MA Peace and Conflict

Academic Year 2019/2020

Graduate Taught (level 9 nfq, credits 90)

This programme uses comparative political science models and methods to analyse patterns of conflict and settlement, with a focus on internal violent conflicts, past and present.
  • This course allows analysis of the different ways that religion, ethnicity and inequality combine to generate violence. 
  • Specialist resources in the study of theories of ethnicity, identity, conflict; comparative ethnic conflict; Northern Ireland, Western Europe and relevant cognate specialisms in civic republicanism, justice and human rights, international security, European politics, and development studies.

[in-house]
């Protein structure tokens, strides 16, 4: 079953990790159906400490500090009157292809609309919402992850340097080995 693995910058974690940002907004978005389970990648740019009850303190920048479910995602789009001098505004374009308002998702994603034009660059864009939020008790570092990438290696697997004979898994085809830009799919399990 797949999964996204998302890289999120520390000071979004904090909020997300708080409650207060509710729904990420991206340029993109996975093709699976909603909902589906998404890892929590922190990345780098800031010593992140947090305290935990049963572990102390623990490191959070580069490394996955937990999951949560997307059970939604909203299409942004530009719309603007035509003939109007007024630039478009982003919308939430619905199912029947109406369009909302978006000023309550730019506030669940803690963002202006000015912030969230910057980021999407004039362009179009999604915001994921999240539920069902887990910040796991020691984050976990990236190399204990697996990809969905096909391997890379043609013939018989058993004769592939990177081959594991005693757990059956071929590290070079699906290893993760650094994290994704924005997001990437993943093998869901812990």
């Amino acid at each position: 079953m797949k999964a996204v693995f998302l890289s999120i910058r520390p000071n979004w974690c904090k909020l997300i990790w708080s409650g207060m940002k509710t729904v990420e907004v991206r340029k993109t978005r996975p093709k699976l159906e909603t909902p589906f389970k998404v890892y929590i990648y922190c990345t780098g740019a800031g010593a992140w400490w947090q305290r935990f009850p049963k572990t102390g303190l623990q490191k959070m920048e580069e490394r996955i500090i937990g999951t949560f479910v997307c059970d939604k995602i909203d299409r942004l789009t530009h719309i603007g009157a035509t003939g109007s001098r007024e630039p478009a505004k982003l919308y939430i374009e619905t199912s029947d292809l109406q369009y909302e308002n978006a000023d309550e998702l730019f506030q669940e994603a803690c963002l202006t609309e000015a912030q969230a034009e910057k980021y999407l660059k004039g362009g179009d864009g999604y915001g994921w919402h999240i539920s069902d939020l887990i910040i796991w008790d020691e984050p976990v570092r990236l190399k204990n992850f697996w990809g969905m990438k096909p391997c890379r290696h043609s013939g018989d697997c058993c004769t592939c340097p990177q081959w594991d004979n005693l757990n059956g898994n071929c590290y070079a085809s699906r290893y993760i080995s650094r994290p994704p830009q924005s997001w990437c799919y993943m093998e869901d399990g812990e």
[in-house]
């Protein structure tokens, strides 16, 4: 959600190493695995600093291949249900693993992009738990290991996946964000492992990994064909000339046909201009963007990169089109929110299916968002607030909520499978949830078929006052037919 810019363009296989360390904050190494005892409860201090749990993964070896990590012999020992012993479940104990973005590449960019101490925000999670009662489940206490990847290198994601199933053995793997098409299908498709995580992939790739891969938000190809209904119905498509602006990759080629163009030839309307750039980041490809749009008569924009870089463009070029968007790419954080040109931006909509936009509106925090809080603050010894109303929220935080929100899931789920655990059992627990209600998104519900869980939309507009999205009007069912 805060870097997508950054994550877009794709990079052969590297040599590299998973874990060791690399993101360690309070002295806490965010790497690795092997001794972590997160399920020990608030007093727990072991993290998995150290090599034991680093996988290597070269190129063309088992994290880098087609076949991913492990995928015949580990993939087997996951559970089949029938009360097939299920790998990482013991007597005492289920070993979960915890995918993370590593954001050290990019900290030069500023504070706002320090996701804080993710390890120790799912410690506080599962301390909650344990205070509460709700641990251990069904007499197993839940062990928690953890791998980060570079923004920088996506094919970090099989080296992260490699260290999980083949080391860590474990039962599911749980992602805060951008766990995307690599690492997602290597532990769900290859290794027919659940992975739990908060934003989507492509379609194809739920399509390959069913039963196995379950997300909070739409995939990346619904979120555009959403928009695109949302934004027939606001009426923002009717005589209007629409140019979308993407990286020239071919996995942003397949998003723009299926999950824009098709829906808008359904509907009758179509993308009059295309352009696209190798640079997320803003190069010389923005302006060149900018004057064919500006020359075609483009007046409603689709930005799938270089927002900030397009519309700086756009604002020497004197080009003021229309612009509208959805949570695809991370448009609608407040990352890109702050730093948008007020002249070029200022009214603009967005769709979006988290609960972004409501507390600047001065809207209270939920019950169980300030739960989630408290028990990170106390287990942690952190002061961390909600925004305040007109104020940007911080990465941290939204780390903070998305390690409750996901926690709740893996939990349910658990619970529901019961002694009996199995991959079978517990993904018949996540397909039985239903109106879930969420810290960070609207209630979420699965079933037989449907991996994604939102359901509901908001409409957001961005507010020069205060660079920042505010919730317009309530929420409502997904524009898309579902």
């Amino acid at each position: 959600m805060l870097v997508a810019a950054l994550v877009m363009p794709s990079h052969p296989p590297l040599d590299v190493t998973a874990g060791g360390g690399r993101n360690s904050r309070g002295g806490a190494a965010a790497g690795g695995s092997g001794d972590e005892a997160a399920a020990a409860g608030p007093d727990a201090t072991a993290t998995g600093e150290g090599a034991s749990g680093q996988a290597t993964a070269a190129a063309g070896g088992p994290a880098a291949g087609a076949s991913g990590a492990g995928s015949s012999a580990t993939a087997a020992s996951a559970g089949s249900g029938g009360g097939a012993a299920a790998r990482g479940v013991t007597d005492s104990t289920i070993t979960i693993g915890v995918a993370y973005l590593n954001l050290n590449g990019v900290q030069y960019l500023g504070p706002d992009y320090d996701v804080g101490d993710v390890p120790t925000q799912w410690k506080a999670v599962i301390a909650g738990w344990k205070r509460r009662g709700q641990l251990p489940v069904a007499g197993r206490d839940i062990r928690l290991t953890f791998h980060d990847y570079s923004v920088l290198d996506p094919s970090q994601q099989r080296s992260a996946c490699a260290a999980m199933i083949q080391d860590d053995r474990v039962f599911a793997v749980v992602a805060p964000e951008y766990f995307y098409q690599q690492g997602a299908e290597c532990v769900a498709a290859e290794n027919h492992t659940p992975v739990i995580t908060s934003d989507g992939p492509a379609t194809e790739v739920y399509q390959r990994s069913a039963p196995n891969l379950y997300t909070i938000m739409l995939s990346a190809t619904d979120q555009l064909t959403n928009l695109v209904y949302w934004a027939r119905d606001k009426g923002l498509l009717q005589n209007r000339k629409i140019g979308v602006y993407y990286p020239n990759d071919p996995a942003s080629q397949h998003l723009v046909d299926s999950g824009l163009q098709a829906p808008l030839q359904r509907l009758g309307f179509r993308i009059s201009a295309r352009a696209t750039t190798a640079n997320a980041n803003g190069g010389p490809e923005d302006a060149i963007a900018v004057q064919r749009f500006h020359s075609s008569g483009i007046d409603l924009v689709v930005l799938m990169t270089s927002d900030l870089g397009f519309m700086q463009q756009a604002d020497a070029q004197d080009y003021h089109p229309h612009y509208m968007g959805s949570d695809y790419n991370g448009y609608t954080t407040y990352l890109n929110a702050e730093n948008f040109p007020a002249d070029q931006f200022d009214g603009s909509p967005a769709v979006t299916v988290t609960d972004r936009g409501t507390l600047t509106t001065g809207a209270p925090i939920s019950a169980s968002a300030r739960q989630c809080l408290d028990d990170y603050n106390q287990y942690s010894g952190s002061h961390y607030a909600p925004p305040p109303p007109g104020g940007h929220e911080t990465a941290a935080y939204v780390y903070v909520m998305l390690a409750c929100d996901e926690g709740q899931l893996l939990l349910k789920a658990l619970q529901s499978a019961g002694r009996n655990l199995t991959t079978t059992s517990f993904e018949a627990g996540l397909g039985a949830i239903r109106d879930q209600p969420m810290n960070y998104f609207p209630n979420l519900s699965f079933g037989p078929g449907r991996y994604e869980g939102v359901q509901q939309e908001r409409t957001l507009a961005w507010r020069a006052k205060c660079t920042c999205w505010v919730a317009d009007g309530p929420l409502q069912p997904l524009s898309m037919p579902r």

• Over 150 years of experience in political studies and a world-renowned faculty drawn from many countries.

Careers & Employability

Graduates work with international bodies, non-governmental organisations and state agencies in roles such as: government social researchers, diplomatic advisors and public affair consultants.
Recent graduates of UCD School of Politics & International Relations now work in:
  • United Nations
  • World Trade Organisation
  • IMF
  • European Commission
  • Asia Development Bank

    Curricular information is subject to change


    Full Time option suitable for:

    Domestic(EEA) applicants: Yes
    International (Non EEA) applicants currently residing outside of the EEA Region. Yes

    Part Time option suitable for:

    Domestic(EEA) applicants: Yes
    International (Non EEA) applicants currently residing outside of the EEA Region. No